Alyssa MacLean

Assistant Professor

University College 4429
519-661-2111 ext. 87416

Office Hours:


My scholarly work focuses on the literary relationship between Canada and the United States prior to the U.S. Civil War. My book project, entitled America’s Canada: Hemispheric Literary Relations and the Construction of U.S. Citizenship, 1830-1865, offers a reassessment of the American Renaissance by examining how U.S. authors developed ideas about U.S. citizenship, racial identity, and national belonging through their literary representations of Canada. My other research publications share a similar focus on Canada-U.S. interactions in both historical and contemporary contexts.

In addition to these projects, I am also the co-Principal Investigator (with Miranda Green-Barteet) of the Black Londoners Digital Archive, an open-access digital humanities project that provides a historical and literary examination of the lives of the Black inhabitants of London, Ontario in the nineteenth century. Drawing from oral accounts provided by sixteen Black Londoners in Benjamin Drew’s abolitionist collection The Refugee, the project recovers the histories of Black Londoners, collects pertinent archival materials on London’s Black history, digitizes these materials, and makes them accessible to the public. This project is funded by a Western Strategic Priorities Fund grant; I have also held a SSHRC Explore grant.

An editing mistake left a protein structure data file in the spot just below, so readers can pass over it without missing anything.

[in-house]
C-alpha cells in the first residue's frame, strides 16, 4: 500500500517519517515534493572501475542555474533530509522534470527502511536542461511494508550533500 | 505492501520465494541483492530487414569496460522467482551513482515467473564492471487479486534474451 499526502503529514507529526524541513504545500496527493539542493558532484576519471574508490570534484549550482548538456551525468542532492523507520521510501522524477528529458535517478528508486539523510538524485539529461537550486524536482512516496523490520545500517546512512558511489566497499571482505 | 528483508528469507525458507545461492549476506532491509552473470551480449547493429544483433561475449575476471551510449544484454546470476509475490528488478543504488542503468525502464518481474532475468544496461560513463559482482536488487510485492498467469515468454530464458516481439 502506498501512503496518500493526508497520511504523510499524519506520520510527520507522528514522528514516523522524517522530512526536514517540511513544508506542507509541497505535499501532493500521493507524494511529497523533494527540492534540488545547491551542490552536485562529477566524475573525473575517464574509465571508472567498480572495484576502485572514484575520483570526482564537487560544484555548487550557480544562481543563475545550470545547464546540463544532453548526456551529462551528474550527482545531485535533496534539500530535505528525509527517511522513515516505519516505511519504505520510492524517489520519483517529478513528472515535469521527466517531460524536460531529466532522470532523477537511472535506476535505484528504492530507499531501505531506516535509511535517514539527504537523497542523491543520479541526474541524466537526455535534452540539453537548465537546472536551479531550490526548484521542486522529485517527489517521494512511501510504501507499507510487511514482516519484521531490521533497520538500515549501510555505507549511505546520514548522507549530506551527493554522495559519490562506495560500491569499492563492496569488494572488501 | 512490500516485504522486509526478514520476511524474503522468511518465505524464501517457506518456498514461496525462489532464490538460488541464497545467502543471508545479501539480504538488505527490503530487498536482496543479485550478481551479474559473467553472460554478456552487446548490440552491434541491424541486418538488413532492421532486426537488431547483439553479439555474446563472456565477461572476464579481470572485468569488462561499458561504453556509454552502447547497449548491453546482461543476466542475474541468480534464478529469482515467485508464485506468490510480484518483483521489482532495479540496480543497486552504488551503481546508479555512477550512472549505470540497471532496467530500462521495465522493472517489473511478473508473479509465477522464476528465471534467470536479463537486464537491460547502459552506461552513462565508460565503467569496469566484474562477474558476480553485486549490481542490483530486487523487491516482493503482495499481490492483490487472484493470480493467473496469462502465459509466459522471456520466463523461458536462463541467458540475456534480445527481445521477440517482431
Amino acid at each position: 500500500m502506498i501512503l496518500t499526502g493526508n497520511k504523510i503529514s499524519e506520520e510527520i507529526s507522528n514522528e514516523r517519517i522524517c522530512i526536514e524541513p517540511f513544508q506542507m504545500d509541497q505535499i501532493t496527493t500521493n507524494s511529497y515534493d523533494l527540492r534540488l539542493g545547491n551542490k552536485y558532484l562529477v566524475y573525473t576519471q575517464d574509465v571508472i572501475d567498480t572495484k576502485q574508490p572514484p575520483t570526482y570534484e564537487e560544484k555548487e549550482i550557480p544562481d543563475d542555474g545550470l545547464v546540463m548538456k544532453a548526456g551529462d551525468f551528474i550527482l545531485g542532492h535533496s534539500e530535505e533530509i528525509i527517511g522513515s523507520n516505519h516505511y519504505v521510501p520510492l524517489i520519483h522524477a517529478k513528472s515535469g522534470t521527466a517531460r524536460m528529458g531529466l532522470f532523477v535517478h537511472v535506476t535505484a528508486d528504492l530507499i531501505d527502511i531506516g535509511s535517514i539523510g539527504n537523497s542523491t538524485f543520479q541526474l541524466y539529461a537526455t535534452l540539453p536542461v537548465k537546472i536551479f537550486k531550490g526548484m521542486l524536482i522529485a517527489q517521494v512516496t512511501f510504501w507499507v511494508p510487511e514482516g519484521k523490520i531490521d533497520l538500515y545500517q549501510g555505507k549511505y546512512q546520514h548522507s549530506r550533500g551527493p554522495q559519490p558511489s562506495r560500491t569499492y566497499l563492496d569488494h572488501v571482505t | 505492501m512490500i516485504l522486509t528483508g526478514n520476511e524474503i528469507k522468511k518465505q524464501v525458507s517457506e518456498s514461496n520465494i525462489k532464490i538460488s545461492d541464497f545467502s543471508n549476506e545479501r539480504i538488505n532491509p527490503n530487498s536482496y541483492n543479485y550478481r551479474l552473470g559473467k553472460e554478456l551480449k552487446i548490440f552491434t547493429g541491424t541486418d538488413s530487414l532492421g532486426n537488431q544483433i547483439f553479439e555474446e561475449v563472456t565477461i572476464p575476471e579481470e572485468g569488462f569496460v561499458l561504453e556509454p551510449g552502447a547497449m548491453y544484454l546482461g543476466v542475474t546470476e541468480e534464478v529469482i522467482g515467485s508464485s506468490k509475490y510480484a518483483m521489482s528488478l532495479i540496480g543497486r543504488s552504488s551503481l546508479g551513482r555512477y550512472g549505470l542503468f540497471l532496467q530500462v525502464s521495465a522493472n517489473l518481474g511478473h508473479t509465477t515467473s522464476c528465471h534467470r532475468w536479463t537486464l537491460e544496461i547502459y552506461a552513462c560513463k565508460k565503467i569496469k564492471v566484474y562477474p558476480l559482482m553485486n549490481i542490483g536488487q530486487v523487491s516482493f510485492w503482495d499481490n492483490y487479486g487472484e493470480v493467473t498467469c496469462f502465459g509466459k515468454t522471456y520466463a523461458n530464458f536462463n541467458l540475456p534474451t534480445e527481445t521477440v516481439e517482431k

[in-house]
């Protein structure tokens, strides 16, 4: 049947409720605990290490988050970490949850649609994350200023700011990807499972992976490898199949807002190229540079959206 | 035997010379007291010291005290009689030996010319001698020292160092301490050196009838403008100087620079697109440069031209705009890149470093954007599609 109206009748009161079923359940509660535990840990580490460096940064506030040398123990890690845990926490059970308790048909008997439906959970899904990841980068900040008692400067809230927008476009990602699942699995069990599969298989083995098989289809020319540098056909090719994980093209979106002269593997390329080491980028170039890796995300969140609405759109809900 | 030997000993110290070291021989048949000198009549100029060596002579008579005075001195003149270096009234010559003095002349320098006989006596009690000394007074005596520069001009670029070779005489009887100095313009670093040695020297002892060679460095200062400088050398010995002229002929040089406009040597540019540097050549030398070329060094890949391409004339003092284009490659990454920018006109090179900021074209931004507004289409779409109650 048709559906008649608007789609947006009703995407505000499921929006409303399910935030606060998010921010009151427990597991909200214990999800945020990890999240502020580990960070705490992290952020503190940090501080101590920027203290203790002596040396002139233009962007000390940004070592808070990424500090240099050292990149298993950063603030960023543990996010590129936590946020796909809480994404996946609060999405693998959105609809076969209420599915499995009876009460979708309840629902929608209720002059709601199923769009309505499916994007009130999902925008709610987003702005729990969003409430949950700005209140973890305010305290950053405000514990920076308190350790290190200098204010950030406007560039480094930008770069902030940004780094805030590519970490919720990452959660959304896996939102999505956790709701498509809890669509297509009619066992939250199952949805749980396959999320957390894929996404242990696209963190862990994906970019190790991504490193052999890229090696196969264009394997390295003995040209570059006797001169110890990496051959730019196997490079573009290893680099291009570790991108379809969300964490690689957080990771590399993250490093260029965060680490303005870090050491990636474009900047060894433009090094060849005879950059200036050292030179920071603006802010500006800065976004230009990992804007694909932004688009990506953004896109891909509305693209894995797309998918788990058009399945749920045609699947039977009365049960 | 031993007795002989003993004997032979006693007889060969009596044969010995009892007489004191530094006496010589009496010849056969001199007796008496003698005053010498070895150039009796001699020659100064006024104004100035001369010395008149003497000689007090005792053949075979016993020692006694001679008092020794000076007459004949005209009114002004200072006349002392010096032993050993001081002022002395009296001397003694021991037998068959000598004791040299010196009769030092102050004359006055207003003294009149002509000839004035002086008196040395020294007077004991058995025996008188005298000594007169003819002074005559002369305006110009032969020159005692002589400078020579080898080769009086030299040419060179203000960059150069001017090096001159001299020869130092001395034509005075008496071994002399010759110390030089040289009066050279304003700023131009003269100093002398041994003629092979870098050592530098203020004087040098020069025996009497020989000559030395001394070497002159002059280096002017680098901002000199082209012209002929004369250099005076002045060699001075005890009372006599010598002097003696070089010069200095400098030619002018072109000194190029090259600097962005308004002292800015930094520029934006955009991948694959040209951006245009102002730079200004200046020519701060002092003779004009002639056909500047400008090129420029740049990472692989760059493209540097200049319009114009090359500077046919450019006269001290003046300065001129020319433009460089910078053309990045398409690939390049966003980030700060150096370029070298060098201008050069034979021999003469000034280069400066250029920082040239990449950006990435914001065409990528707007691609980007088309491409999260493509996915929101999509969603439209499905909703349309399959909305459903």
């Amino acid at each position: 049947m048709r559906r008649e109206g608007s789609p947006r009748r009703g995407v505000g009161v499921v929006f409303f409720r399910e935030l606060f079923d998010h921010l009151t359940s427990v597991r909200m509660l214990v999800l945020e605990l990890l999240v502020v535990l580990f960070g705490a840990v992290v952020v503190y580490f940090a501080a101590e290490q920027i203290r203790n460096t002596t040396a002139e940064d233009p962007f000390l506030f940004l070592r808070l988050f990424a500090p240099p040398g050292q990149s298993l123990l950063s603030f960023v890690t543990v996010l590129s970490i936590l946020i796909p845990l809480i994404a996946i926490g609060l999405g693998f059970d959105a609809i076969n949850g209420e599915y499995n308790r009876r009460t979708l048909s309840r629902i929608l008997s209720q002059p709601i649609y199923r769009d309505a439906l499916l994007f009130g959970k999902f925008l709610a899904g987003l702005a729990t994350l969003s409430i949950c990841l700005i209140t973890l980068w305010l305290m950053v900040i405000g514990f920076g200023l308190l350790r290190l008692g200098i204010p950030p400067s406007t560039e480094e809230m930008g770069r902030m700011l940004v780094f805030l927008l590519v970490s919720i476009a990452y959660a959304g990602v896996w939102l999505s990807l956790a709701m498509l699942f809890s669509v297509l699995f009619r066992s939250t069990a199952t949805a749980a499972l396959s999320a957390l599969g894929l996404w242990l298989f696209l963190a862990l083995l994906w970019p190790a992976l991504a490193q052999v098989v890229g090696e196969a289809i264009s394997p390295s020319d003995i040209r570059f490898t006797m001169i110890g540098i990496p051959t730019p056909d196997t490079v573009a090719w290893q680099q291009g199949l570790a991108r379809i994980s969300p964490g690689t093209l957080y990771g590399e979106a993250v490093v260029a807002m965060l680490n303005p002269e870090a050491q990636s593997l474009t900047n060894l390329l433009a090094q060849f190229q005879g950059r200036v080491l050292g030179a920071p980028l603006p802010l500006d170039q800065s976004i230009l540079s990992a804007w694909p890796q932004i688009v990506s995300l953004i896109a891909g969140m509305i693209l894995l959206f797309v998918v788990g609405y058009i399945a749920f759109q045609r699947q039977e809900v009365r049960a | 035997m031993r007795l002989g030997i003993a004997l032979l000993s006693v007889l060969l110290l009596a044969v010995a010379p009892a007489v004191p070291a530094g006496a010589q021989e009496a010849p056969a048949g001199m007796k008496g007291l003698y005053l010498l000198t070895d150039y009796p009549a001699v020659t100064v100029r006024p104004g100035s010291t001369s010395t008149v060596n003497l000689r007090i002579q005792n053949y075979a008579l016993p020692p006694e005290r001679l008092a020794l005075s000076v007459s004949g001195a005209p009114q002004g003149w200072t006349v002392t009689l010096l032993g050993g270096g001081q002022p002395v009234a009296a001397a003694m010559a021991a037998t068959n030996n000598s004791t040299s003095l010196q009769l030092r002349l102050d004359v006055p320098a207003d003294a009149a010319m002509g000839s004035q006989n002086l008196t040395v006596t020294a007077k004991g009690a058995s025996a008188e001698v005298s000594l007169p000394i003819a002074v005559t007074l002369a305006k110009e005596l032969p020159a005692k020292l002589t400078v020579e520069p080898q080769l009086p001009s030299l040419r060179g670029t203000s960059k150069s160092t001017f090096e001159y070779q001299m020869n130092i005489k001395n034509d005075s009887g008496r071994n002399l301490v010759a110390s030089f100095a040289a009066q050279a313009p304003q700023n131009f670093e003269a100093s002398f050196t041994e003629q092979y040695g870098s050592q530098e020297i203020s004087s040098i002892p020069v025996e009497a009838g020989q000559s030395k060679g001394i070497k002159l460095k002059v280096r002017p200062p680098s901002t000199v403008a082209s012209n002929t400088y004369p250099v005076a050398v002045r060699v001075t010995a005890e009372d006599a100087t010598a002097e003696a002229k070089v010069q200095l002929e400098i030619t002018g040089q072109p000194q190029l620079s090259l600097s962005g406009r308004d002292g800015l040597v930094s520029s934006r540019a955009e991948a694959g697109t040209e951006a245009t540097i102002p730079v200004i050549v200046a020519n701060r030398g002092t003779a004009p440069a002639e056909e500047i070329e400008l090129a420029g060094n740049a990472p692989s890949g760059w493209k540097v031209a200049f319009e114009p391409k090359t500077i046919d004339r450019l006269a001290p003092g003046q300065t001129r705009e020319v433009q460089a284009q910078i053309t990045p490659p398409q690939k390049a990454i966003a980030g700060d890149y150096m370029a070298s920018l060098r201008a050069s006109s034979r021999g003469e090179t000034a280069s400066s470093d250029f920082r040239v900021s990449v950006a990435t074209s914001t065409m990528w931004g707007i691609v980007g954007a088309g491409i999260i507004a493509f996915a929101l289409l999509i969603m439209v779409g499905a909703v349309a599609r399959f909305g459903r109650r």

I teach in English, American Studies, and Writing Studies. My teaching interests focus broadly on North American literature and culture, political countercultures, transnational studies, and race and ethnic studies.